Dublin Bay

Dublin Bay on the east coast of Ireland stretches over seven kilometres, from Howth Head on its northern tip to Dalkey Island in the south. It's a place most Dubliners simply take for granted, and one of the capital's least visited places. But there's more going on out there than you'd imagine.

The biggest boating centre is at Dun Laoghaire Harbour on the Bay's south shore that is home to over 1,500 pleasure craft, four waterfront yacht clubs and Ireland's largest marina.

The bay is rather shallow with many sandbanks and rocky outcrops, and was notorious in the past for shipwrecks, especially when the wind was from the east. Until modern times, many ships and their passengers were lost along the treacherous coastline from Howth to Dun Laoghaire, less than a kilometre from shore.

The Bay is a C-shaped inlet of the Irish Sea and is about 10 kilometres wide along its north-south base, and 7 km in length to its apex at the centre of the city of Dublin; stretching from Howth Head in the north to Dalkey Point in the south. North Bull Island is situated in the northwest part of the bay, where one of two major inshore sandbanks lie, and features a 5 km long sandy beach, Dollymount Strand, fronting an internationally recognised wildfowl reserve. Many of the rivers of Dublin reach the Irish Sea at Dublin Bay: the River Liffey, with the River Dodder flow received less than 1 km inland, River Tolka, and various smaller rivers and streams.

Dublin Bay FAQs

There are approximately ten beaches and bathing spots around Dublin Bay: Dollymount Strand; Forty Foot Bathing Place; Half Moon bathing spot; Merrion Strand; Bull Wall; Sandycove Beach; Sandymount Strand; Seapoint; Shelley Banks; Sutton, Burrow Beach

There are slipways on the north side of Dublin Bay at Clontarf, Sutton and on the southside at Dun Laoghaire Harbour, and in Dalkey at Coliemore and Bulloch Harbours.

Dublin Bay is administered by a number of Government Departments, three local authorities and several statutory agencies. Dublin Port Company is in charge of navigation on the Bay.

Dublin Bay is approximately 70 sq kilometres or 7,000 hectares. The Bay is about 10 kilometres wide along its north-south base, and seven km in length east-west to its peak at the centre of the city of Dublin; stretching from Howth Head in the north to Dalkey Point in the south.

Dun Laoghaire Harbour on the southside of the Bay has an East and West Pier, each one kilometre long; this is one of the largest human-made harbours in the world. There also piers or walls at the entrance to the River Liffey at Dublin city known as the Great North and South Walls. Other harbours on the Bay include Bulloch Harbour and Coliemore Harbours both at Dalkey.

There are two marinas on Dublin Bay. Ireland's largest marina with over 800 berths is on the southern shore at Dun Laoghaire Harbour. The other is at Poolbeg Yacht and Boat Club on the River Liffey close to Dublin City.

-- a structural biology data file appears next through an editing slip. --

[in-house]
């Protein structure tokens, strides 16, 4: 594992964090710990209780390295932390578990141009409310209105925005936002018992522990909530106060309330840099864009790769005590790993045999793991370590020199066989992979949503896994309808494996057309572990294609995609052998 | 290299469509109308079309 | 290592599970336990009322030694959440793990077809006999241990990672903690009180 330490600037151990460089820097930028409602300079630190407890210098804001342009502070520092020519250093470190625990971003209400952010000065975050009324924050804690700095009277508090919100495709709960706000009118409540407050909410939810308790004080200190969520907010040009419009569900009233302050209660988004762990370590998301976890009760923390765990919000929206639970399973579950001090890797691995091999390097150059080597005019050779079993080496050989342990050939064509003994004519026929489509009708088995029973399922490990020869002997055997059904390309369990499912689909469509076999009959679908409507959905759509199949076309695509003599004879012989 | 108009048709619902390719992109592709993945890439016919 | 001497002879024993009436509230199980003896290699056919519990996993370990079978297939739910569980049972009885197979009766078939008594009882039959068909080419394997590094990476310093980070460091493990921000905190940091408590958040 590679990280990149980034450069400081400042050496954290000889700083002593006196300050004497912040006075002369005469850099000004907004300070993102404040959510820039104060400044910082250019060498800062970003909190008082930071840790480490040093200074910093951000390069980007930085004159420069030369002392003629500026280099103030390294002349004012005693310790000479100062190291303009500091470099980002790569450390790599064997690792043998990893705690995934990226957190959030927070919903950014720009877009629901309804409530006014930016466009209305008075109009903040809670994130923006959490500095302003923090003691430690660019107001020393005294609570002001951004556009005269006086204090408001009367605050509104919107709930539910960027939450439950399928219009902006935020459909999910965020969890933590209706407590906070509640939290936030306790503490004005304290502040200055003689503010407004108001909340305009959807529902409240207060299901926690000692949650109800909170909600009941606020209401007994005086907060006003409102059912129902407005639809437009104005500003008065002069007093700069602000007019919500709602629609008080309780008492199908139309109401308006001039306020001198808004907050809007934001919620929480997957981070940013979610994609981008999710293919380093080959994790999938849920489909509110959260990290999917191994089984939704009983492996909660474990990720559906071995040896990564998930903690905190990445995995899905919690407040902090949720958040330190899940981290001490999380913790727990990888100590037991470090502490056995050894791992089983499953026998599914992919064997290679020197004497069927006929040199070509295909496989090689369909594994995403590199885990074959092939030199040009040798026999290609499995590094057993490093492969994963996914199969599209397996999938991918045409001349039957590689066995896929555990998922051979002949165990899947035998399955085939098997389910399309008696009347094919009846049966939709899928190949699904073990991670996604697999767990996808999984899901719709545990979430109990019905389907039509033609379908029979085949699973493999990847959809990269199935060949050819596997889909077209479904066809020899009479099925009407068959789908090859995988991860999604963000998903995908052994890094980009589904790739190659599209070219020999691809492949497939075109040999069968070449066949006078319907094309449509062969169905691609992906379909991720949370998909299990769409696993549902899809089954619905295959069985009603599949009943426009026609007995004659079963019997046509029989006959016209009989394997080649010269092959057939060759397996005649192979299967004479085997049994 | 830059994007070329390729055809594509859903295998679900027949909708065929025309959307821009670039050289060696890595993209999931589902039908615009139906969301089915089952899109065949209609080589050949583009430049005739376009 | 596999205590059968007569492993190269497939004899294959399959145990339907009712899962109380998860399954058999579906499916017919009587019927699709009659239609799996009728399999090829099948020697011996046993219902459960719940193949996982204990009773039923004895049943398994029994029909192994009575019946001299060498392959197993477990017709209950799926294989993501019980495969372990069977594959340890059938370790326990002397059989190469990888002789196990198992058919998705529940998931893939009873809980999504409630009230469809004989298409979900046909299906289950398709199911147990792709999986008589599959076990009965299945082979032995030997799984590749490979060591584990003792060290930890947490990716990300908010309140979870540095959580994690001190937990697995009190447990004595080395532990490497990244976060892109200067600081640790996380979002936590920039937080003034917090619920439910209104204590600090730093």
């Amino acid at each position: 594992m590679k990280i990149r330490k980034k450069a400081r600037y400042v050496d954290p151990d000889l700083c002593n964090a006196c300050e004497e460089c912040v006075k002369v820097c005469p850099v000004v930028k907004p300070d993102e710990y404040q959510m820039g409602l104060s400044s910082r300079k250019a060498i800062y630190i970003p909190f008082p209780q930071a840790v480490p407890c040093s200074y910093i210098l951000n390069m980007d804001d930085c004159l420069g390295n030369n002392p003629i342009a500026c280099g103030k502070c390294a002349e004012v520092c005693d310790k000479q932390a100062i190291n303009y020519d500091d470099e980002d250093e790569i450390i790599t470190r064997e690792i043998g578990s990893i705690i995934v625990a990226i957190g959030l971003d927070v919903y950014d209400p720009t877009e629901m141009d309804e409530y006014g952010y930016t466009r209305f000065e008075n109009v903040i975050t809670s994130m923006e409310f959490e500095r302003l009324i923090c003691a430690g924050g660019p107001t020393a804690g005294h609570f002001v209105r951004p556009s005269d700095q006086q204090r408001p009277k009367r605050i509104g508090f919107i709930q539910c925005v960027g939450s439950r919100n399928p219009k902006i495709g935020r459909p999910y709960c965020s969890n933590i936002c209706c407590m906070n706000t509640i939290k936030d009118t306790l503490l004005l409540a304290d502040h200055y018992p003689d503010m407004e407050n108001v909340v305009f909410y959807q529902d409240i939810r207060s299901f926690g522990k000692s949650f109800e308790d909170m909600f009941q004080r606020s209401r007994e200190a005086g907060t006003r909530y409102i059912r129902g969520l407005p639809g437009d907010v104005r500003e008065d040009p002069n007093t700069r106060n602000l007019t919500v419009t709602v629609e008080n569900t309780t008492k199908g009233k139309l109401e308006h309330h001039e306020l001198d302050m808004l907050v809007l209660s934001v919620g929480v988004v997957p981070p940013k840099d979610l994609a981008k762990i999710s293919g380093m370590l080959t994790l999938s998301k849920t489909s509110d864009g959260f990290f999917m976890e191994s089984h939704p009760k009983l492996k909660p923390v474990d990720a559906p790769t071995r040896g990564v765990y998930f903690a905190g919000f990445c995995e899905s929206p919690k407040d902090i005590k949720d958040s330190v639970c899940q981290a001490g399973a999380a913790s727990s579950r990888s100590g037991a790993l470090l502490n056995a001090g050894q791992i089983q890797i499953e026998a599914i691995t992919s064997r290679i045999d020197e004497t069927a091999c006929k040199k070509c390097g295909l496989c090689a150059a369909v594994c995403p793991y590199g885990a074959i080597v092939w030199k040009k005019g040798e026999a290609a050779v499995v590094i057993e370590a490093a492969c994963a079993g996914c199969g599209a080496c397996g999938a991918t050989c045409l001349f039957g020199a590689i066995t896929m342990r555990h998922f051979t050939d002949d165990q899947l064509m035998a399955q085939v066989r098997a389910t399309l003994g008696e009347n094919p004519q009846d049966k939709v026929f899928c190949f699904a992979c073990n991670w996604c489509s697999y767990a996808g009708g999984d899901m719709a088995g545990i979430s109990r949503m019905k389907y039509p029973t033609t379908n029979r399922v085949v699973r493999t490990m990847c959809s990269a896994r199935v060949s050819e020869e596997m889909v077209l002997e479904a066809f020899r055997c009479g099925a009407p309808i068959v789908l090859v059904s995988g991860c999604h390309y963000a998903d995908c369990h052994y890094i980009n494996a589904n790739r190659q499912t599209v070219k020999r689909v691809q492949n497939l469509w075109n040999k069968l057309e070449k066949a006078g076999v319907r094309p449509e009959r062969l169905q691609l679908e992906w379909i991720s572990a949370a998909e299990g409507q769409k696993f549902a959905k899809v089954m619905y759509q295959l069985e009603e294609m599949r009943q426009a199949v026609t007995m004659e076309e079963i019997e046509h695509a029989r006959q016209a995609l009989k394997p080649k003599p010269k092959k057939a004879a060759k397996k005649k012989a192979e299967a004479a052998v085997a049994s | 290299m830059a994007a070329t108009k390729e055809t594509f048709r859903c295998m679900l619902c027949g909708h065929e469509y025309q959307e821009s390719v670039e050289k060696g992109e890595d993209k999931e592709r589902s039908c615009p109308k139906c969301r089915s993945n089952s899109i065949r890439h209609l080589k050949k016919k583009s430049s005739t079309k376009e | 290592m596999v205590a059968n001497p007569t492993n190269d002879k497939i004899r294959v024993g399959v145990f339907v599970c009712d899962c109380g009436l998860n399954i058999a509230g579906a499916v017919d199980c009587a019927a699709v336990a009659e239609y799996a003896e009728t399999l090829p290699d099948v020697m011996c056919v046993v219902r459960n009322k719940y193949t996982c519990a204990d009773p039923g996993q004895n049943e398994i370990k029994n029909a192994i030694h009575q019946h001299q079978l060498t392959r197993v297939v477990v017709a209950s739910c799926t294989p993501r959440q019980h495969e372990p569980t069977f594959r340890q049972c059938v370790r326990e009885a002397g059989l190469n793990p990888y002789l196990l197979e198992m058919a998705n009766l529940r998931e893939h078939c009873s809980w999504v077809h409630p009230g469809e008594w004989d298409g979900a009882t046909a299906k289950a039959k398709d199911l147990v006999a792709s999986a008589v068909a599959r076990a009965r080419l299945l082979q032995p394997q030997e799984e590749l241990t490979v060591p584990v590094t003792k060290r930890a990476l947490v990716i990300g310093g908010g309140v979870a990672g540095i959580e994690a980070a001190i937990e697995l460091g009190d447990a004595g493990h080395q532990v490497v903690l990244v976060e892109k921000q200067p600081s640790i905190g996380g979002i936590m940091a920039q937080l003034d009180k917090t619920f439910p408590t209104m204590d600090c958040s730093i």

Car and passenger Ferries operate from Dublin Port to the UK, Isle of Man and France. A passenger ferry operates from Dun Laoghaire Harbour to Howth as well as providing tourist voyages around the bay.

Dublin Bay has two Islands. Bull Island at Clontarf and Dalkey Island on the southern shore of the Bay.

The River Liffey flows through Dublin city and into the Bay. Its tributaries include the River Dodder, the River Poddle and the River Camac.

Dollymount, Burrow and Seapoint beaches

Approximately 1,500 boats from small dinghies to motorboats to ocean-going yachts. The vast majority, over 1,000, are moored at Dun Laoghaire Harbour which is Ireland's boating capital.

In 1981, UNESCO recognised the importance of Dublin Bay by designating North Bull Island as a Biosphere because of its rare and internationally important habitats and species of wildlife. To support sustainable development, UNESCO’s concept of a Biosphere has evolved to include not just areas of ecological value but also the areas around them and the communities that live and work within these areas. There have since been additional international and national designations, covering much of Dublin Bay, to ensure the protection of its water quality and biodiversity. To fulfil these broader management aims for the ecosystem, the Biosphere was expanded in 2015. The Biosphere now covers Dublin Bay, reflecting its significant environmental, economic, cultural and tourism importance, and extends to over 300km² to include the bay, the shore and nearby residential areas.

On the Southside at Dun Laoghaire, there is the National Yacht Club, Royal St. George Yacht Club, Royal Irish Yacht Club and Dun Laoghaire Motor Yacht Club as well as Dublin Bay Sailing Club. In the city centre, there is Poolbeg Yacht and Boat Club. On the Northside of Dublin, there is Clontarf Yacht and Boat Club and Sutton Dinghy Club. While not on Dublin Bay, Howth Yacht Club is the major north Dublin Sailing centre.

© Afloat 2020